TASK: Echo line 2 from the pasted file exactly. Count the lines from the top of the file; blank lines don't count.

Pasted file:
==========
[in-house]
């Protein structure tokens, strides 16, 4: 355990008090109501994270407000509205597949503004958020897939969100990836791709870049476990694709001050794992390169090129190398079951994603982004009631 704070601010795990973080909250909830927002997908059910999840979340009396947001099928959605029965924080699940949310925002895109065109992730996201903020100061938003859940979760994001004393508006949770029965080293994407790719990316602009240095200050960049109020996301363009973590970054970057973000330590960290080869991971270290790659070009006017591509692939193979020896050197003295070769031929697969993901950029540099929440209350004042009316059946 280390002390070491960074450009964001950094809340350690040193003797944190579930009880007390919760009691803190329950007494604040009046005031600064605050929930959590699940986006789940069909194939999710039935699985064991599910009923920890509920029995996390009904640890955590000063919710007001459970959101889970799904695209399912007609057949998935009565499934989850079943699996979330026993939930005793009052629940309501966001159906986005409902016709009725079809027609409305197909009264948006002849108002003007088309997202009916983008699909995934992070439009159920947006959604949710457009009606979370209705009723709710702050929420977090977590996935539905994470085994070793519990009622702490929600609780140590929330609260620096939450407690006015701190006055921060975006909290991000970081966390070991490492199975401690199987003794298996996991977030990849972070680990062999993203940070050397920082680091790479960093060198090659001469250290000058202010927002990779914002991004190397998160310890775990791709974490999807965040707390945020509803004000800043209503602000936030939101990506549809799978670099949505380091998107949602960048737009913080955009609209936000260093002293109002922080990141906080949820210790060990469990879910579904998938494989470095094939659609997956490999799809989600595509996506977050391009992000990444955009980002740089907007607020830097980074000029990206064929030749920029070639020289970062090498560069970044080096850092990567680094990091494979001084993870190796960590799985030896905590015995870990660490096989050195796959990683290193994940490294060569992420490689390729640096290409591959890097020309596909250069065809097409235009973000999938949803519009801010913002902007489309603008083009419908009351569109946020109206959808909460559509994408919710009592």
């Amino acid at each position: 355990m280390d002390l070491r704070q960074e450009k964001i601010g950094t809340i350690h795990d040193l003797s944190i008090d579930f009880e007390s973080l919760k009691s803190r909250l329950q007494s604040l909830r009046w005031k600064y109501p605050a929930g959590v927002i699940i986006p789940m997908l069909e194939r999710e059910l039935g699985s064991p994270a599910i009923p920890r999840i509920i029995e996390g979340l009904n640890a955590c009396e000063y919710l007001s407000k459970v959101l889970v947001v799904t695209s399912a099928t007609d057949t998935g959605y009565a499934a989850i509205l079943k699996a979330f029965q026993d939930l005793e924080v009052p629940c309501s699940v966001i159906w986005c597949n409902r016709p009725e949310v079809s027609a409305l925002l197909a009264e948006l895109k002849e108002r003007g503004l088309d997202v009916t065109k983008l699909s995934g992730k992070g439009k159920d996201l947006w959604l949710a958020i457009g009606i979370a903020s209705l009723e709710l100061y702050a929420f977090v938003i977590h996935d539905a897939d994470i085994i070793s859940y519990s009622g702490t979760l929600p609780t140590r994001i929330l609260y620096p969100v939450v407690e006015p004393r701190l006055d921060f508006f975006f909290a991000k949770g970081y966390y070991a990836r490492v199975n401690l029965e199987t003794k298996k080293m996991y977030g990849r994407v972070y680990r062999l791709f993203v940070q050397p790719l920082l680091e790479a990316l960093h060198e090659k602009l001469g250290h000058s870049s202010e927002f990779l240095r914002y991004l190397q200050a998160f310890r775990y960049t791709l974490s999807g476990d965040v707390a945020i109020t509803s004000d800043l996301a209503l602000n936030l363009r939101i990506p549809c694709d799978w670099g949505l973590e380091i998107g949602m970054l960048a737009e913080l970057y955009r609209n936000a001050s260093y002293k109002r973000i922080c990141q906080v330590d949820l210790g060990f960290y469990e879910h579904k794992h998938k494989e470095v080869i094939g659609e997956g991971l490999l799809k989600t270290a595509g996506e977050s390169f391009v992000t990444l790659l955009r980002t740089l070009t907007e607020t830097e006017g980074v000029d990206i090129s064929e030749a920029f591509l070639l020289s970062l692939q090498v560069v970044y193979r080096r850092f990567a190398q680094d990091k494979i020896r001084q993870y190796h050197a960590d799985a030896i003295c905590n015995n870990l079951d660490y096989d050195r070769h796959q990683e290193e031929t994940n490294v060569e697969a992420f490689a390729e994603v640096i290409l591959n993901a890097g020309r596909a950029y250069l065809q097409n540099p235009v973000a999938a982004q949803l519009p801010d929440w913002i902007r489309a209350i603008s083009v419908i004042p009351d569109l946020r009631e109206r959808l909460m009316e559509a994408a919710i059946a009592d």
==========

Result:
């Protein structure tokens, strides 16, 4: 355990008090109501994270407000509205597949503004958020897939969100990836791709870049476990694709001050794992390169090129190398079951994603982004009631 704070601010795990973080909250909830927002997908059910999840979340009396947001099928959605029965924080699940949310925002895109065109992730996201903020100061938003859940979760994001004393508006949770029965080293994407790719990316602009240095200050960049109020996301363009973590970054970057973000330590960290080869991971270290790659070009006017591509692939193979020896050197003295070769031929697969993901950029540099929440209350004042009316059946 280390002390070491960074450009964001950094809340350690040193003797944190579930009880007390919760009691803190329950007494604040009046005031600064605050929930959590699940986006789940069909194939999710039935699985064991599910009923920890509920029995996390009904640890955590000063919710007001459970959101889970799904695209399912007609057949998935009565499934989850079943699996979330026993939930005793009052629940309501966001159906986005409902016709009725079809027609409305197909009264948006002849108002003007088309997202009916983008699909995934992070439009159920947006959604949710457009009606979370209705009723709710702050929420977090977590996935539905994470085994070793519990009622702490929600609780140590929330609260620096939450407690006015701190006055921060975006909290991000970081966390070991490492199975401690199987003794298996996991977030990849972070680990062999993203940070050397920082680091790479960093060198090659001469250290000058202010927002990779914002991004190397998160310890775990791709974490999807965040707390945020509803004000800043209503602000936030939101990506549809799978670099949505380091998107949602960048737009913080955009609209936000260093002293109002922080990141906080949820210790060990469990879910579904998938494989470095094939659609997956490999799809989600595509996506977050391009992000990444955009980002740089907007607020830097980074000029990206064929030749920029070639020289970062090498560069970044080096850092990567680094990091494979001084993870190796960590799985030896905590015995870990660490096989050195796959990683290193994940490294060569992420490689390729640096290409591959890097020309596909250069065809097409235009973000999938949803519009801010913002902007489309603008083009419908009351569109946020109206959808909460559509994408919710009592």